Dollar Retailing Seeing Good Times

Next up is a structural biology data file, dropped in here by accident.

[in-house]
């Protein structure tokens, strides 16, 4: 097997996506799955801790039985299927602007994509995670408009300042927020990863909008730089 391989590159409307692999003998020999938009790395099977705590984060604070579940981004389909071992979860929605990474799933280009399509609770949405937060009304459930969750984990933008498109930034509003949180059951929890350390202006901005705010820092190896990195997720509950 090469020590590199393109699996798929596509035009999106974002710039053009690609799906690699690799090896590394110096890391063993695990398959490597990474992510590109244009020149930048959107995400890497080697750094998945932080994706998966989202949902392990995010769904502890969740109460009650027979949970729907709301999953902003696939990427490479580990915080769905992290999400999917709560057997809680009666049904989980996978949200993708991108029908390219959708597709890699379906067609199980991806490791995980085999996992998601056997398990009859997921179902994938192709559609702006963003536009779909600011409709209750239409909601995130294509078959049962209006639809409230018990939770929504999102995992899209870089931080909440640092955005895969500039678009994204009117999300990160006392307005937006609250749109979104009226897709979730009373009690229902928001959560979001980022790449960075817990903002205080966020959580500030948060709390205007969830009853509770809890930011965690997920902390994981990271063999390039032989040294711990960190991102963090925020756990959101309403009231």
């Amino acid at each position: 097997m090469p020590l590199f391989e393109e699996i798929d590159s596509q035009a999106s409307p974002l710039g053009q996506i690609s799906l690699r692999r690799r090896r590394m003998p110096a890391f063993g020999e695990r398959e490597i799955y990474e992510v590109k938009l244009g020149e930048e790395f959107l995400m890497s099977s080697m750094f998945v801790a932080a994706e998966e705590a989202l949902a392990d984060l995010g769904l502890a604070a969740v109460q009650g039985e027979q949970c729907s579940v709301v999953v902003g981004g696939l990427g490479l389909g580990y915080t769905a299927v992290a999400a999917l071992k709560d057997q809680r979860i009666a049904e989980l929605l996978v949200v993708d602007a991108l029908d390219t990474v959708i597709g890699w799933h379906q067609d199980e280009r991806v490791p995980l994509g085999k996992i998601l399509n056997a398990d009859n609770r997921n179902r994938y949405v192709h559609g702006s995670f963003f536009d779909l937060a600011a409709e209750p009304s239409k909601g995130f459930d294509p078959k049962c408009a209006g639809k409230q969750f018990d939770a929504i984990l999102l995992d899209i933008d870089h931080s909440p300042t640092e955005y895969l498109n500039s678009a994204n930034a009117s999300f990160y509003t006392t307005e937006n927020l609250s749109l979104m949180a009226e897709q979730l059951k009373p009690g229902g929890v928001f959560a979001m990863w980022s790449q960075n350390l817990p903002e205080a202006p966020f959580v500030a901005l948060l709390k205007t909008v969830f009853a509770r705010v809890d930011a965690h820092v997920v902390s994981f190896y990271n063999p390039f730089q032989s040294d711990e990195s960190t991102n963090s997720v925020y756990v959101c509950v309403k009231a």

The Dow Jones index took something of a dive yesterday, possibly because of ill tidings from the likes of Time Warner and Intel, or the anticipation of bad job market numbers, or maybe because it was time to yo-yo back to roughly where the market started at the beginning of the year. In any case, the Dow was down 245.40 points, or 2.72 percent, while the S&P 500 lost 3 percent exactly and the Nasdaq lost 3.23 percent.Jobless numbers from the federal government will be released tomorrow, but private assessments of the increasing scope of the problem are already out. According to ADP Employer Services, companies cut about 693,000 jobs in December, the highest single monthly total since the company started publishing such estimates, based on payroll data, in 2001. In a stunning show of confidence in the United States Postal Service, accused Ponzi specialist Bernard Madoff supposedly mailed a number of parcels containing more than a million dollars worth of jewelry to various people, including family members. Prosecutors in the case say that it means that Madoff needs to relocate to a jail cell from his swank house arrest. It isn’t just the Wal-Marts of the world that are thriving in the current, post-irrational-exuberance economy. Matthews, N.C.-based Family Dollar Stores Inc. has reported an increase of 14.1 percent in earnings for its first fiscal quarter, which ended Nov. 29–well after consumers started responding to the macroeconomic meltdown in the fall by shopping less. Net income for the chain of dollar stores rose to $59.3 million for the quarter, or 42 cents a share, up from 37 cents a share during the same quarter last year. Perhaps more importantly, same-store sales for the dollar-store retailer increased 2.1 percent during the quarter. Such figures compare sales at stores that have been open more than a year, and are an important retail metric that’s rarely in positive territory these days. No one pretends that stores like Family Dollar purvey luxury goods, which is fortunate for their bottom lines. SpendingPulse reports that sales of luxury goods in December 2008 plunged 27.6 percent, compared with the same month in 2007, and that came on top of a 24.4 percent drop in November 2008 compared with a year previously. According to Family Dollar, much of its increase in sales comes from consumables, especially food, household chemicals and paper products, which increased about 10 percent during the first fiscal quarter, compared with the last year. Both the number of transactions and the dollar value of each transaction grew during the quarter, noted Howard Levine, Family Dollar chairman & CEO, during a conference call on Wednesday. “Customers of all income levels are looking for ways to stretch their budgets,” Levine said. “It’s clear that Family Dollar–and the dollar channel overall–is gaining in this environment. While we continue to increase our share from our core low-income customer, we’re also seeing additional trips from more middle-income customers.” In other words, dollar stores aren’t just for the poor, especially now that most everyone is feeling a lot poorer. The Conference Board’s Consumer Confidence Index, after all, stood at 38.0 in December, down from 44.7 in November — lower than the early ’90s recession, but not quite as low as the early ’80s recession. In a sad final note, real estate executive Steven Good, chairman & CEO of Chicago-based Sheldon Good & Co., died earlier this week in an apparent suicide. Good, 52, ran the major real estate auction company founded by his father, Sheldon Good, in 1965. Besides his father, Good is survived by his wife and three children.